by John B. Williams
(Mr. Williams represents Michael Mann in this lawsuit.)
Feb. 9, 2017
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The First Amendment sky is not falling as a result of the recent decision of the District of Columbia Court of Appeals permitting climatologist Michael Mann’s case to proceed against the National Review Online, despite the claims of NRO’s attorneys Michael A. Carvin and Anthony Dick in “A Libel Suit Threatens Catastrophe for the Climate of Public Debate” (op-ed, Feb. 6). In this litigation, Dr. Mann is challenging NRO’s accusations that he engaged in scientific fraud when he published his “hockey stick” graph demonstrating the considerable rise in the earth’s temperatures. Messrs. Carvin and Dick assert that this decision is catastrophic for public debate because their client was simply "questioning" Dr. Mann's work and "voicing one's opinion."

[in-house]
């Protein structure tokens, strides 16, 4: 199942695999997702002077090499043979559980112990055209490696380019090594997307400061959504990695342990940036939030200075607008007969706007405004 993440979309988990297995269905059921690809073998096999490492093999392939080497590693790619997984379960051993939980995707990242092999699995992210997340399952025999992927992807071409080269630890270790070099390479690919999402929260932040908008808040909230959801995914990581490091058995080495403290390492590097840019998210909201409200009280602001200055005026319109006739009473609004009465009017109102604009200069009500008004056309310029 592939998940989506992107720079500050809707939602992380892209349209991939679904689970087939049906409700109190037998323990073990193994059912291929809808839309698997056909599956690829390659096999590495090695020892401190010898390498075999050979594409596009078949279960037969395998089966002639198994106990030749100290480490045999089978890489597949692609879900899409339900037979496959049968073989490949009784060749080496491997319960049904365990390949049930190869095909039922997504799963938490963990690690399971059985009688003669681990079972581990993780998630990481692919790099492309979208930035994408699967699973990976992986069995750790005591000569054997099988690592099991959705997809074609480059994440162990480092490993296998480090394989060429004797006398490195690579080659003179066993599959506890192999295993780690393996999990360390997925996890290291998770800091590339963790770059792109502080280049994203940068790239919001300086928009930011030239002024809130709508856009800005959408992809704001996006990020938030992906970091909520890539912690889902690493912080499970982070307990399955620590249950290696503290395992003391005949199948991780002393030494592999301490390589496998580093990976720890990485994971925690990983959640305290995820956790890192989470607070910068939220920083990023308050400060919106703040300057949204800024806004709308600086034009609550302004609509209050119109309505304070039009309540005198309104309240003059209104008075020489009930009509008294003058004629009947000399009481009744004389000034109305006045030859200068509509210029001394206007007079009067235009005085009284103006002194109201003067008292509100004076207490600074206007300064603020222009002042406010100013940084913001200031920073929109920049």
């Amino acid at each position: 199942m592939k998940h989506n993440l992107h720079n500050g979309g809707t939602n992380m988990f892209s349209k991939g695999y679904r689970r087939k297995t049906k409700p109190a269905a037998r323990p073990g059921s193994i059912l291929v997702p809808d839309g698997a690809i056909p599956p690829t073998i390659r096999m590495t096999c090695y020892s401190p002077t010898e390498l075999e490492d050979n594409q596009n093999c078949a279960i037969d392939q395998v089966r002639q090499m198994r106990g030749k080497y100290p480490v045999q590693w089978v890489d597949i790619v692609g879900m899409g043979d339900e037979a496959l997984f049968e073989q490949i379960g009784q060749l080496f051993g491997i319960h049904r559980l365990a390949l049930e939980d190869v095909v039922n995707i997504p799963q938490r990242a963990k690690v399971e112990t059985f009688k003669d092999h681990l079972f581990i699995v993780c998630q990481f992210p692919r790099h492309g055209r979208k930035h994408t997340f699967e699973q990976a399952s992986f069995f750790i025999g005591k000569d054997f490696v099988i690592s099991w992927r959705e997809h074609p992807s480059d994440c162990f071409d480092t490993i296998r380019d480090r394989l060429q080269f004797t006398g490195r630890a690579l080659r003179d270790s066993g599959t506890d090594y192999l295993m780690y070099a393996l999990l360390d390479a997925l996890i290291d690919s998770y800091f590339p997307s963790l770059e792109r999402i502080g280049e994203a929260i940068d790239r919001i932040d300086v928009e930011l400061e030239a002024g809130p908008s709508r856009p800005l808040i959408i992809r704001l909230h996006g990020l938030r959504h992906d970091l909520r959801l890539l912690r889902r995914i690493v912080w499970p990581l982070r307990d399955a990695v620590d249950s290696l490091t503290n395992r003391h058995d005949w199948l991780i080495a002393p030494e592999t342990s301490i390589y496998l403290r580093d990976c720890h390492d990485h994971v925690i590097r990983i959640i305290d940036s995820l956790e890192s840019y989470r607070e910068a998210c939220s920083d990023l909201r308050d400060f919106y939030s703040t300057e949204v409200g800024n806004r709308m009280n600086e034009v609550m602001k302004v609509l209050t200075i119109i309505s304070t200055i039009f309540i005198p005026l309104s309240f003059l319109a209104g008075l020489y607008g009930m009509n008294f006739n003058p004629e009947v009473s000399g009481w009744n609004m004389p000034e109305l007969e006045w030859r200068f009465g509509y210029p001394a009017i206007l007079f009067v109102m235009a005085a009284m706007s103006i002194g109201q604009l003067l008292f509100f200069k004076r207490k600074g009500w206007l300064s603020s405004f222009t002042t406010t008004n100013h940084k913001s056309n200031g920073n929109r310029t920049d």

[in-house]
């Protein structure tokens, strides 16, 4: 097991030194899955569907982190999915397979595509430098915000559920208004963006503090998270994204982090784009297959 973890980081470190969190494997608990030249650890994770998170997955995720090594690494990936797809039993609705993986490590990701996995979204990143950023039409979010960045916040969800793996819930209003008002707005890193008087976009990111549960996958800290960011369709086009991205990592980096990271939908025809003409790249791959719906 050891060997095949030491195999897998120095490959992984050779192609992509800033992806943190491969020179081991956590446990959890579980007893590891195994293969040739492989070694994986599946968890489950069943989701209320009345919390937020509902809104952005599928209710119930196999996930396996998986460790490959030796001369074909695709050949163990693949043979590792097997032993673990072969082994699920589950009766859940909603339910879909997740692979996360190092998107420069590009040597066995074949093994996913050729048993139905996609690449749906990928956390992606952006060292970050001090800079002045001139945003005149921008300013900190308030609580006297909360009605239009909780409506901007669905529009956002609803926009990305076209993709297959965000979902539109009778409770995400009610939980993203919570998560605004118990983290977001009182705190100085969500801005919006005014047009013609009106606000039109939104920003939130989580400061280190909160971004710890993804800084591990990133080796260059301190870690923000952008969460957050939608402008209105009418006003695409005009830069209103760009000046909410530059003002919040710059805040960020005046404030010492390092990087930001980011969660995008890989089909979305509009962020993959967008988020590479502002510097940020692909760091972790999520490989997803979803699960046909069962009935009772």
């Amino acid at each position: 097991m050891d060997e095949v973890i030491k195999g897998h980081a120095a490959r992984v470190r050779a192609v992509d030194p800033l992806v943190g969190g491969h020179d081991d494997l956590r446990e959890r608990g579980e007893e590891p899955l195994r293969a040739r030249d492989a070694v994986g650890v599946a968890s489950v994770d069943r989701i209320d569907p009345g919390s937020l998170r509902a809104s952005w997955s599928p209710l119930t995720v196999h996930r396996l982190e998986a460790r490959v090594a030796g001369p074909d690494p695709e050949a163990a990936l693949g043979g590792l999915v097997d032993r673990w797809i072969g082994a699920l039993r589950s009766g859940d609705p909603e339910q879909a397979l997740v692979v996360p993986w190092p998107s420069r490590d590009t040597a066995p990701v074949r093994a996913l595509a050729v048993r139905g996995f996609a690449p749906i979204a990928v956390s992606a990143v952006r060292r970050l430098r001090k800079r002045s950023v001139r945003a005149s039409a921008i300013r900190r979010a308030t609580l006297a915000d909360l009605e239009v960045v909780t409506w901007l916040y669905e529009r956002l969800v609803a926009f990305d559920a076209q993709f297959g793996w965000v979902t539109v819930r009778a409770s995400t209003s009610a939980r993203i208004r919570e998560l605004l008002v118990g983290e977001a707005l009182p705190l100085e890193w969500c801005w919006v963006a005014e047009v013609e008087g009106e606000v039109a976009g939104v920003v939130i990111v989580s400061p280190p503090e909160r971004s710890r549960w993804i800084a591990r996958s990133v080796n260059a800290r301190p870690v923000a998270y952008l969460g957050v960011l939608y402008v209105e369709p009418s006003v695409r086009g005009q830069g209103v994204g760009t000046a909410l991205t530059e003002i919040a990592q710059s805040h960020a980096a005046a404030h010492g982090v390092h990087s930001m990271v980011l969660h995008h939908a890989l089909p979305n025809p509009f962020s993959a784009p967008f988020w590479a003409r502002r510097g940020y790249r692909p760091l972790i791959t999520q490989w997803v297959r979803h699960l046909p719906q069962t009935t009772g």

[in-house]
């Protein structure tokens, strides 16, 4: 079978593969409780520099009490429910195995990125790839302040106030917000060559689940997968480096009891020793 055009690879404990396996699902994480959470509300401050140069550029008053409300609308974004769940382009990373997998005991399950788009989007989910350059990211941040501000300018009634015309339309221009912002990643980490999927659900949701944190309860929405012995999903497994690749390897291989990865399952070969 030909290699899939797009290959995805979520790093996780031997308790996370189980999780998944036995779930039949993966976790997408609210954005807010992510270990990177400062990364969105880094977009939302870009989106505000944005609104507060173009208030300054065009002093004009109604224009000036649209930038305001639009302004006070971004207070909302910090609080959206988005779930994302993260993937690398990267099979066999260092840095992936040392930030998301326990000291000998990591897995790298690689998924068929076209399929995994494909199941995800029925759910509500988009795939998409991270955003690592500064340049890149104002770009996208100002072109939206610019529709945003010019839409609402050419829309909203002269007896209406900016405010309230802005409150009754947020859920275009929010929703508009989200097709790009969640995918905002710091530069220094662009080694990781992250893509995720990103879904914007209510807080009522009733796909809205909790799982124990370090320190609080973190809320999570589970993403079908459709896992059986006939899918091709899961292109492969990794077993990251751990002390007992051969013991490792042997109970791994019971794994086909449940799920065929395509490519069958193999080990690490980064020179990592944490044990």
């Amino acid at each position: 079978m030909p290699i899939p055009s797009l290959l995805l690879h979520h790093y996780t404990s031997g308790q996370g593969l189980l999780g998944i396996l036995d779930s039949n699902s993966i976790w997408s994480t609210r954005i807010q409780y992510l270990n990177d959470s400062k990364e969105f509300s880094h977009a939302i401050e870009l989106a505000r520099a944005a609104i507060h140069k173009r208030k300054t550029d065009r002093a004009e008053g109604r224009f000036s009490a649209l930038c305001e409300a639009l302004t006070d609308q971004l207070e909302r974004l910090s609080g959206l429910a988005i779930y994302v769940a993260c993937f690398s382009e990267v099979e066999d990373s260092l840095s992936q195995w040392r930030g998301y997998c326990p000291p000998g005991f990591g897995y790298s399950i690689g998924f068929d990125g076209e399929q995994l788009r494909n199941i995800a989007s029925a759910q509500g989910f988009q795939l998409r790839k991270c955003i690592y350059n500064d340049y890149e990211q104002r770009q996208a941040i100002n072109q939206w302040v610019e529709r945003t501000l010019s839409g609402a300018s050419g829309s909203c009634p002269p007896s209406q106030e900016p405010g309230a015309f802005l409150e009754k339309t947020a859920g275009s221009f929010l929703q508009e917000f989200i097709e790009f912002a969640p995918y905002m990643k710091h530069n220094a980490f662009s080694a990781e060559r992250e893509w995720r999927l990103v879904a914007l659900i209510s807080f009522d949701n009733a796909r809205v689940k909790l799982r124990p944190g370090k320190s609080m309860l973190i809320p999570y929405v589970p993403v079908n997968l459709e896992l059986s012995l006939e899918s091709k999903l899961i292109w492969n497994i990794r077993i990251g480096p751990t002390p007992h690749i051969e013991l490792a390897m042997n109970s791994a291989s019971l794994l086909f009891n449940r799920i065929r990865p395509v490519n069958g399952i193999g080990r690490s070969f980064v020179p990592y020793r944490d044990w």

To the contrary, NRO's efforts to characterize its false accusations of fraud as some sort of contribution to public debate ignores the fundamental difference between genuine opinion and knowing or reckless falsehoods. Protected opinion has its limits; fake news doesn't qualify. This has been the law for decades, and in a delightfully ironic twist the court repeatedly cited a 1976 defamation case successfully pursued on this very ground by none other than William F. Buckley -- the founder of National Review. The Buckley decision drew the sharp distinction between protected opinion and knowing falsehoods. The Mann v. NRO decision does nothing different; the First Amendment remains alive and well and undisturbed.
Messrs. Carvin and Dick also tell us how their position is supported by certain "friend-of-the-court briefs," including one filed by an organization called the Reporters Committee for Freedom of the Press. It should be pointed out to your readers that a member of this committee is News Corp, which owns The Wall Street Journal.